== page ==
How to update links in a WordPress database using regular expressions

Recently, while reviewing the database of my blog, I found out that the ‘Broken Link Checker‘ plugin sometimes has troubles finding broken internal links in the database of my WordPress installation.
Fortunately for me the links I needed to update could be updated using regular expressions so, instead of using a plugin like ‘Velvet Blues Update URLs‘, I could fix them using regular expression functions directly in the database. I leave here a short guide and links to help you if you find yourself in a similar situation.

MySQL and MariaDB

Before we get into the matter, you should be aware of what version of your database server is and some limitations that depend on it.

You should not have any issue using the REGEXP operator in a query. However, regular expression functions such as REGEXP_SUBSTR or REGEXP_REPLACE are only available since MySQL version 8.0. Therefore, if your server is still running a previous version, you will not be able to use these functions.

On the other hand, MariaDB has available several regular expression functions such as REGEXP_REPLACE since 2013 when they switched to the PCRE regular expression library on version 10.0.5.

Database Tools

Probably the de-facto tool commonly used to manipulate the database of our WordPress installation is phpMyAdmin. phpMyAdmin is a very convenient tool but I found that it has problems accessing all the functions that my MariaDB server provides. Fortunately I have discovered Sequel Pro, a fast Mac database management application for working with MySQL databases that also works well with MariaDB servers.

Quick Guide to Regular Expressions Syntax

Just for convenience I leave here a small table with a recap of special characters used in regular expressions. For more information I suggest you consult the MySQL Regular Expression Syntax section or the MariaDB Regular Expressions Overview page.

Character Description Example
^ match the beginning of a string ‘hello’ REGEXP ‘^he’
$ match the end of a string ‘world’ REGEXP ‘ld$’
. match any single character ‘hello world’ REGEXP ‘hello w…d’
* match a sequence of zero or more repetitions of the previous character ‘Nooooo’ REGEXP ‘No*’
+ match a sequence of one or more repetitions of the previous character ‘Yeeeeees’ REGEXP ‘Ye+s’
? match either zero or one of the previous character ‘flicker’ REGEXP ‘flicke?r’
() used to combine a sequence of characters ‘tatatatata’ REGEXP ‘(ta)+’
| alternation: match any of the sequences on either side of the character ‘hello world’ REGEXP ‘hello (world|all)’
[] match any character found in the group of characters enclosed in brackets (or is not, if ^ is used) [pr] match either the p or the r character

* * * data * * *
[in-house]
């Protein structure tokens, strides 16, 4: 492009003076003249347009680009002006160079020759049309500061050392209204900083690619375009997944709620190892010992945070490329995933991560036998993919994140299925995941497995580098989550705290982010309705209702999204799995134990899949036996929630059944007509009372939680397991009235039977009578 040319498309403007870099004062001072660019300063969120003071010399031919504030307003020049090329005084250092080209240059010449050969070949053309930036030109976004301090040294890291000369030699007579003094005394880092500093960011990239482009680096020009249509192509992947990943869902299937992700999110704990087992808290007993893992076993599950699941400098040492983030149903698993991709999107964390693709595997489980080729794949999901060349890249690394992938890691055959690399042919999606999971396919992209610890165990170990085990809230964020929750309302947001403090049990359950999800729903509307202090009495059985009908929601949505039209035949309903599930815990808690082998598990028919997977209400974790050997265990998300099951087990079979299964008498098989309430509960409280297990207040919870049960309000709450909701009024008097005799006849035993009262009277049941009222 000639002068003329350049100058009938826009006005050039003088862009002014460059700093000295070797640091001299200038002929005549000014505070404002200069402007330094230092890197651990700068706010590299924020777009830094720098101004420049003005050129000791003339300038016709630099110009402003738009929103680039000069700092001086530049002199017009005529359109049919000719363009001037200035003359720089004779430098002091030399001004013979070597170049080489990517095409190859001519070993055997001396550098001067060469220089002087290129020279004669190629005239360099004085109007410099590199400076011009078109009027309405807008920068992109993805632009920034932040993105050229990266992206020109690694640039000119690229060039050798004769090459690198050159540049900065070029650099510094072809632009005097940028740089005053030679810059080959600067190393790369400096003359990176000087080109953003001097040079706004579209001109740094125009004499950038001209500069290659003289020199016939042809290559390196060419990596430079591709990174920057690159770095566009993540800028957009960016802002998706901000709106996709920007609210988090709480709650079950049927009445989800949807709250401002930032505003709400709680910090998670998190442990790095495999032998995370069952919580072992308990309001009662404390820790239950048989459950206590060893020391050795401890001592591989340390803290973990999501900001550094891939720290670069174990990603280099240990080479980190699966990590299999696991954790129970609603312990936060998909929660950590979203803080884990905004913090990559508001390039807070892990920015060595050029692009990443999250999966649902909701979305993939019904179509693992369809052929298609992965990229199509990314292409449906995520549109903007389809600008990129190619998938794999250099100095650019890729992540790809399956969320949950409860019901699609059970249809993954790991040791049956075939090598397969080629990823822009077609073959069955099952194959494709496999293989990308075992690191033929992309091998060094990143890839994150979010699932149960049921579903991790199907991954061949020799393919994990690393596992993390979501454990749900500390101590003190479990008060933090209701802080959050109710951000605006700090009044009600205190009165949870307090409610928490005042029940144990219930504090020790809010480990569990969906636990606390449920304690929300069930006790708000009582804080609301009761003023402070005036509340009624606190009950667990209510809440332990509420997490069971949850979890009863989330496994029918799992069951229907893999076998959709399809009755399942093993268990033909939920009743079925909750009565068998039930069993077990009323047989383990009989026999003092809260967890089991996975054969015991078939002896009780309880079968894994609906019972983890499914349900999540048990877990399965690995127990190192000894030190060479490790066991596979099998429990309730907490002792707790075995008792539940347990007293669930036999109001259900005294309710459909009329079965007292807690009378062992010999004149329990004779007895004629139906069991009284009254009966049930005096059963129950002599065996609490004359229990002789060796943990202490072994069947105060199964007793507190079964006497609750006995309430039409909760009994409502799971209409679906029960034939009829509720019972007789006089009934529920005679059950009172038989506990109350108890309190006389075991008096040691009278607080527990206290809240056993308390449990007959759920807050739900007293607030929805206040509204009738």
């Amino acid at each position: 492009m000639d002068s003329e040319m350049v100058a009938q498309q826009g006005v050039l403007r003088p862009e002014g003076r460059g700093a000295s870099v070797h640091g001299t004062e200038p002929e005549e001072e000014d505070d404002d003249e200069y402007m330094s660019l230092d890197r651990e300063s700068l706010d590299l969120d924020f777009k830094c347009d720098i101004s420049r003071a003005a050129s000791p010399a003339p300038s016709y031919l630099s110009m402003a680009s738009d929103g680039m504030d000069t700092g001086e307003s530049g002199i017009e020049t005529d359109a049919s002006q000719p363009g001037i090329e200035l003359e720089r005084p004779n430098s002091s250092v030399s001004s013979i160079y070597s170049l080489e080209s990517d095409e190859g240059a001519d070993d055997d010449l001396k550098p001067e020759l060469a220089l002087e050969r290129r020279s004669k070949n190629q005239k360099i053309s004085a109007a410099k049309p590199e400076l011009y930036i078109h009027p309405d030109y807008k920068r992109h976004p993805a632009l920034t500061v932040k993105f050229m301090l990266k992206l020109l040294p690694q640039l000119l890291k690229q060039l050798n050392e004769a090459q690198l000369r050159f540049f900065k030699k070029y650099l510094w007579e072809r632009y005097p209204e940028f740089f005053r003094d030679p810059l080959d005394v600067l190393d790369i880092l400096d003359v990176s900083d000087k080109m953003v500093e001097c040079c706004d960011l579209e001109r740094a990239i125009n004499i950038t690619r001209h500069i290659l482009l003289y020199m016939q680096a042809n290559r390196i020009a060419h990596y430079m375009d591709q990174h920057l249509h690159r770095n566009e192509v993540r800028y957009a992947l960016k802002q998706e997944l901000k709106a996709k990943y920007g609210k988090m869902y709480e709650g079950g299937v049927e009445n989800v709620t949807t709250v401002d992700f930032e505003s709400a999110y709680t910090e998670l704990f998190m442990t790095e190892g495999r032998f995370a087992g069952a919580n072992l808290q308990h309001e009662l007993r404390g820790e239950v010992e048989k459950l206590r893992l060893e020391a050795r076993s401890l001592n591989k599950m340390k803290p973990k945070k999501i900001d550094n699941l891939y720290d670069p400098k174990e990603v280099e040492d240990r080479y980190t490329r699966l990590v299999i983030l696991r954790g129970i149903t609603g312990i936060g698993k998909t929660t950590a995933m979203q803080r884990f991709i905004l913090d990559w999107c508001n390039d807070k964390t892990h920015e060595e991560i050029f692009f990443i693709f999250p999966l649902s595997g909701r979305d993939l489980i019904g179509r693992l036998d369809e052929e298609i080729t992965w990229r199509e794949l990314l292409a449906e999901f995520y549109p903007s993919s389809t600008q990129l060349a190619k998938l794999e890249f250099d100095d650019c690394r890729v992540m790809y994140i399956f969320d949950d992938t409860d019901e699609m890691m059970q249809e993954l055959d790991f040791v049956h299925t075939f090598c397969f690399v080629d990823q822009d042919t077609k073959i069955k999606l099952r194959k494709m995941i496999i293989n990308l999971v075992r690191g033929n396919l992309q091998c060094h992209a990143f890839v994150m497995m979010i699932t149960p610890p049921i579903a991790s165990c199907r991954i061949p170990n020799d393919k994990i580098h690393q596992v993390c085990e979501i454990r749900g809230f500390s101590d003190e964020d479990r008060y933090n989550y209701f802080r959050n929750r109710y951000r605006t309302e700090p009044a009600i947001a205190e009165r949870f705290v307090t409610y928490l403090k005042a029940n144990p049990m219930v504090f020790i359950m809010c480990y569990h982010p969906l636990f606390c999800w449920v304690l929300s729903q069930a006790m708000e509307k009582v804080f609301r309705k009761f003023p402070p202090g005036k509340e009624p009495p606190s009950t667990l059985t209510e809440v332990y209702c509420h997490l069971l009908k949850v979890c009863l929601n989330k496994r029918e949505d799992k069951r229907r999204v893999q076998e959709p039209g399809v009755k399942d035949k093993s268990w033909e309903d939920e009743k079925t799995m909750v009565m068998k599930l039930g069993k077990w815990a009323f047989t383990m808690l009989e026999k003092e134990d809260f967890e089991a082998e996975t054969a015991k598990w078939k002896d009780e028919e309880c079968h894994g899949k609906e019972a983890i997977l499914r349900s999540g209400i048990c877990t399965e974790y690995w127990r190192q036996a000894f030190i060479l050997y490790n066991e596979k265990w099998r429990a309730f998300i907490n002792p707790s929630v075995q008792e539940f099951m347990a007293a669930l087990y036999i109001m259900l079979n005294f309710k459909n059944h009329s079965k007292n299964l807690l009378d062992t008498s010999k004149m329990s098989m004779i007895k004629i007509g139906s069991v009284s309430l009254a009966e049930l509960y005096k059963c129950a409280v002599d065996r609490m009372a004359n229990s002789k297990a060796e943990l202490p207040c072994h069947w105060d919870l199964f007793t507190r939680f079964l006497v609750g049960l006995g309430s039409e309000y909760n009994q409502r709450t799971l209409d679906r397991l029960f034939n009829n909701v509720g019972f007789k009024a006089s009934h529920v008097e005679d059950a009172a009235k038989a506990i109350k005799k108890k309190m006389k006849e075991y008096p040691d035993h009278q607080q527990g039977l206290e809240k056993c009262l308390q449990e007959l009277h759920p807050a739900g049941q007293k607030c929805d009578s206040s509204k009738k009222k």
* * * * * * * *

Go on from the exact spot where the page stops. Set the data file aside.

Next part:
[^p] any character other than p

[0-9] any decimal digit

[a-z] any character from a-z
{} repetition:
x{n} match n repetitions of x
x{m,n} match repetitions of x from m to n times
[0-9]{4} 4-digit numbers

Queries Using Regular Expressions

The REGEXP operator can be used to perform a pattern match of a string expression against a pattern. So it can be used as a substitute for the LIKE operator for the matching of more complex patterns.

Let’s see some examples:

Select all posts that contain the word ‘Mac’ or ‘iPhone’ in the title:

SELECT * 
FROM wp_posts
WHERE post_type = 'post' AND post_title REGEXP '(Mac)|(iPhone)'

Select all comments containing a date in the format ‘yyyy/mm/dd’:

SELECT * 
FROM wp_comments
WHERE comment_content REGEXP '([0-9]{4})/([0-9]{2})/([0-9]{2})'

 

Updating Using Regular Expressions

To update data using regular expressions we will use one or more of the functions that exist for this purpose, such as REGEXP_REPLACE or REGEXP_SUBSTR.

The REGEXP_REPLACE function returns the string subject with all occurrences of the regular expression pattern replaced by the string replace. If no occurrences are found, then subject is returned as is.

The REGEXP_SUBSTR function returns the substring of the string subject that matches the regular expression pattern, or an empty string if pattern was not found.

Now let’s say we want to update some internal links because we’ve changed the permalink settings and the date has been removed from the link. That is, a post that used to have the URL https://www.albertogonzalez.net/2018/09/08/home-assistant-authentication-system/ now has the URL https://www.albertogonzalez.net/home-assistant-authentication-system/
To update the links in the posts removing the date on them we will use this SQL statement

UPDATE wp_posts
SET post_content = REGEXP_REPLACE(post_content, 'https://www.albertogonzalez.net/([0-9]{4})/([0-9]{2})/([0-9]{2})/', 'https://www.albertogonzalez.net/') 
WHERE post_status='publish' AND post_type='post' AND post_content REGEXP 'https://www.albertogonzalez.net/([0-9]{4})/([0-9]{2})/([0-9]{2})/'

To update the links in the comments we will use this other SQL statement

UPDATE wp_comments
SET comment_content = REGEXP_REPLACE(comment_content, 'https://www.albertogonzalez.net/([0-9]{4})/([0-9]{2})/([0-9]{2})/', 'https://www.albertogonzalez.net/')

 


Some handy links

MySQL : Regular Expressions
MySQL : REGEXP_REPLACE

MariaDB : Regular Expressions
MariaDB : REGEXP_REPLACE

princeton.edu : Regular Expressions Tutorial by Jan Goyvaerts

Sequel Pro

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